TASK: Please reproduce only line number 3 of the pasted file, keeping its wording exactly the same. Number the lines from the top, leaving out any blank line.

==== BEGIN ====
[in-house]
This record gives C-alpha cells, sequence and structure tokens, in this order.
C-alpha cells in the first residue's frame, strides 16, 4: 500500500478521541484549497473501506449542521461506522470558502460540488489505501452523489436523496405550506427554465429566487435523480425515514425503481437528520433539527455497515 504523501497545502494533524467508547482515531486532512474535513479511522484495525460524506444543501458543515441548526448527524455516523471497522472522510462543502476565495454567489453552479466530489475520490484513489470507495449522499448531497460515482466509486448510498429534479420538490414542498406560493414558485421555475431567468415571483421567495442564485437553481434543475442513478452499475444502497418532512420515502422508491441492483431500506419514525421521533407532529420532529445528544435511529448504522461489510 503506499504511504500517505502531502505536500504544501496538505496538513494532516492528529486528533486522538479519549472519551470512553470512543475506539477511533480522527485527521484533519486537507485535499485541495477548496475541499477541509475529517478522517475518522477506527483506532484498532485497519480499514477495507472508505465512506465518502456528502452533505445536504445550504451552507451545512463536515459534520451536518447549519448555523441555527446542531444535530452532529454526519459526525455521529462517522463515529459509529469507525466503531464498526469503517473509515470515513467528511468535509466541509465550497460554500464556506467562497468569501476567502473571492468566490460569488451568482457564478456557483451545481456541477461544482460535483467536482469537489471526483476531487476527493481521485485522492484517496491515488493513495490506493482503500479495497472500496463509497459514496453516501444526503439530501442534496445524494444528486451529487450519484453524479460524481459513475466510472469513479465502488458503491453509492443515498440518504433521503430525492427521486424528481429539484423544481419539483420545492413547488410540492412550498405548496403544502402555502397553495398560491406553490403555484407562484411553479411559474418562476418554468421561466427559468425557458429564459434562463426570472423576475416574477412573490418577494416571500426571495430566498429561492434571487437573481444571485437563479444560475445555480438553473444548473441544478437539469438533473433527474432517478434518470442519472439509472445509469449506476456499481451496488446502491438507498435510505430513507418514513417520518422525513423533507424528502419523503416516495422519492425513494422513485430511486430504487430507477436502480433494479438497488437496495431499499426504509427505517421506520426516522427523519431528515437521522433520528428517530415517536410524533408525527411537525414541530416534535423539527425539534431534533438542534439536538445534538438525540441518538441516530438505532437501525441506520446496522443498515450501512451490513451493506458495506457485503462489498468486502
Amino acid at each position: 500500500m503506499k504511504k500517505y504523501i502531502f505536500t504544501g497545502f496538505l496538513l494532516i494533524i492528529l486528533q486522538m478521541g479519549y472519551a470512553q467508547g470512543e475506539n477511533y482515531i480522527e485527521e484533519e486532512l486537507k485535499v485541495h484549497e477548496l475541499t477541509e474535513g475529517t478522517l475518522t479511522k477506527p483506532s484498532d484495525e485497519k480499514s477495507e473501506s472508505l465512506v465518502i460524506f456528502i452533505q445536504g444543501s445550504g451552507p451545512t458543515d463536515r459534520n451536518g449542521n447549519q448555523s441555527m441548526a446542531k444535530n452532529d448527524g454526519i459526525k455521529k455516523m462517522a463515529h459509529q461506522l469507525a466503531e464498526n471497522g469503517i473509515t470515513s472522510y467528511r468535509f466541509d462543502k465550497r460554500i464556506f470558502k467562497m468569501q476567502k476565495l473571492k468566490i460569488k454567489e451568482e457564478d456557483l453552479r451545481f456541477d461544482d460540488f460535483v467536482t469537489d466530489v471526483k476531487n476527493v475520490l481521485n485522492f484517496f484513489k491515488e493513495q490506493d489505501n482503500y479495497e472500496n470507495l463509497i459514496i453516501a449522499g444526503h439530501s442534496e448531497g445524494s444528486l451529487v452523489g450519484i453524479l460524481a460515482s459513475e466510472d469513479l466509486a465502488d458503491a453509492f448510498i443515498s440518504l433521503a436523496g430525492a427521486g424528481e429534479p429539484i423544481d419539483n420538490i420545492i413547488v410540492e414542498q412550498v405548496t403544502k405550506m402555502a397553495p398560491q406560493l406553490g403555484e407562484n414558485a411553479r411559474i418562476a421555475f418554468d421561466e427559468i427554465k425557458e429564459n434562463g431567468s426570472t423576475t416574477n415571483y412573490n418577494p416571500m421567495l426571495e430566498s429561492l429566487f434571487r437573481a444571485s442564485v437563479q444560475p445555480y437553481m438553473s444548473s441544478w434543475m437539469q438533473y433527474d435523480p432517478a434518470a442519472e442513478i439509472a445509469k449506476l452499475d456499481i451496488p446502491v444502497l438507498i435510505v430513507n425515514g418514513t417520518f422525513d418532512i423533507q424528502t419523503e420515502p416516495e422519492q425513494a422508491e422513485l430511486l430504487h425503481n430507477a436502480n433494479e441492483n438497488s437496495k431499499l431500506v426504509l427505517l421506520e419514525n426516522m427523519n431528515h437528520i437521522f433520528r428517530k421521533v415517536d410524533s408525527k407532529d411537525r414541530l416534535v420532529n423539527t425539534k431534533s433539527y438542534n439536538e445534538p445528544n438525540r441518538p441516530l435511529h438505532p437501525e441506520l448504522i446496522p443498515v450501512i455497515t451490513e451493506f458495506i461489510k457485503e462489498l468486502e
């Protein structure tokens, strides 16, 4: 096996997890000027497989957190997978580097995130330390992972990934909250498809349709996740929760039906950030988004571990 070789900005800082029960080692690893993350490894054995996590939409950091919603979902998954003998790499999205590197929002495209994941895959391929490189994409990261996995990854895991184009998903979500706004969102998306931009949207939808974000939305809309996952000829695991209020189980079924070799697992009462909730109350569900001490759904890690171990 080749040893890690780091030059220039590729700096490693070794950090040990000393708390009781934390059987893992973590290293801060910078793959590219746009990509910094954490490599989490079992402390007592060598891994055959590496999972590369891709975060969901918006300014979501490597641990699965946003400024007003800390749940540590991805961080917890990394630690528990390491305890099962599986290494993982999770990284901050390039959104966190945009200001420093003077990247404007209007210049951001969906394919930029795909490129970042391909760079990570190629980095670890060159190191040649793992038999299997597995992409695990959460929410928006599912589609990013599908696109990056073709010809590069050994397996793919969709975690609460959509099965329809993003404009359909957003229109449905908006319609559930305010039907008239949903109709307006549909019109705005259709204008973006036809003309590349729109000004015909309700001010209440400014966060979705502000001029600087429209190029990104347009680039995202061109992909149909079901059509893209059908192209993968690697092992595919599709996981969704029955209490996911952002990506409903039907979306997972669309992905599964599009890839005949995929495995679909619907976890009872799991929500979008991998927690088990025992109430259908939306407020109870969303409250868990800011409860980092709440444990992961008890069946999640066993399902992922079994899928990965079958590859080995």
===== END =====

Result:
C-alpha cells in the first residue's frame, strides 16, 4: 500500500478521541484549497473501506449542521461506522470558502460540488489505501452523489436523496405550506427554465429566487435523480425515514425503481437528520433539527455497515 504523501497545502494533524467508547482515531486532512474535513479511522484495525460524506444543501458543515441548526448527524455516523471497522472522510462543502476565495454567489453552479466530489475520490484513489470507495449522499448531497460515482466509486448510498429534479420538490414542498406560493414558485421555475431567468415571483421567495442564485437553481434543475442513478452499475444502497418532512420515502422508491441492483431500506419514525421521533407532529420532529445528544435511529448504522461489510 503506499504511504500517505502531502505536500504544501496538505496538513494532516492528529486528533486522538479519549472519551470512553470512543475506539477511533480522527485527521484533519486537507485535499485541495477548496475541499477541509475529517478522517475518522477506527483506532484498532485497519480499514477495507472508505465512506465518502456528502452533505445536504445550504451552507451545512463536515459534520451536518447549519448555523441555527446542531444535530452532529454526519459526525455521529462517522463515529459509529469507525466503531464498526469503517473509515470515513467528511468535509466541509465550497460554500464556506467562497468569501476567502473571492468566490460569488451568482457564478456557483451545481456541477461544482460535483467536482469537489471526483476531487476527493481521485485522492484517496491515488493513495490506493482503500479495497472500496463509497459514496453516501444526503439530501442534496445524494444528486451529487450519484453524479460524481459513475466510472469513479465502488458503491453509492443515498440518504433521503430525492427521486424528481429539484423544481419539483420545492413547488410540492412550498405548496403544502402555502397553495398560491406553490403555484407562484411553479411559474418562476418554468421561466427559468425557458429564459434562463426570472423576475416574477412573490418577494416571500426571495430566498429561492434571487437573481444571485437563479444560475445555480438553473444548473441544478437539469438533473433527474432517478434518470442519472439509472445509469449506476456499481451496488446502491438507498435510505430513507418514513417520518422525513423533507424528502419523503416516495422519492425513494422513485430511486430504487430507477436502480433494479438497488437496495431499499426504509427505517421506520426516522427523519431528515437521522433520528428517530415517536410524533408525527411537525414541530416534535423539527425539534431534533438542534439536538445534538438525540441518538441516530438505532437501525441506520446496522443498515450501512451490513451493506458495506457485503462489498468486502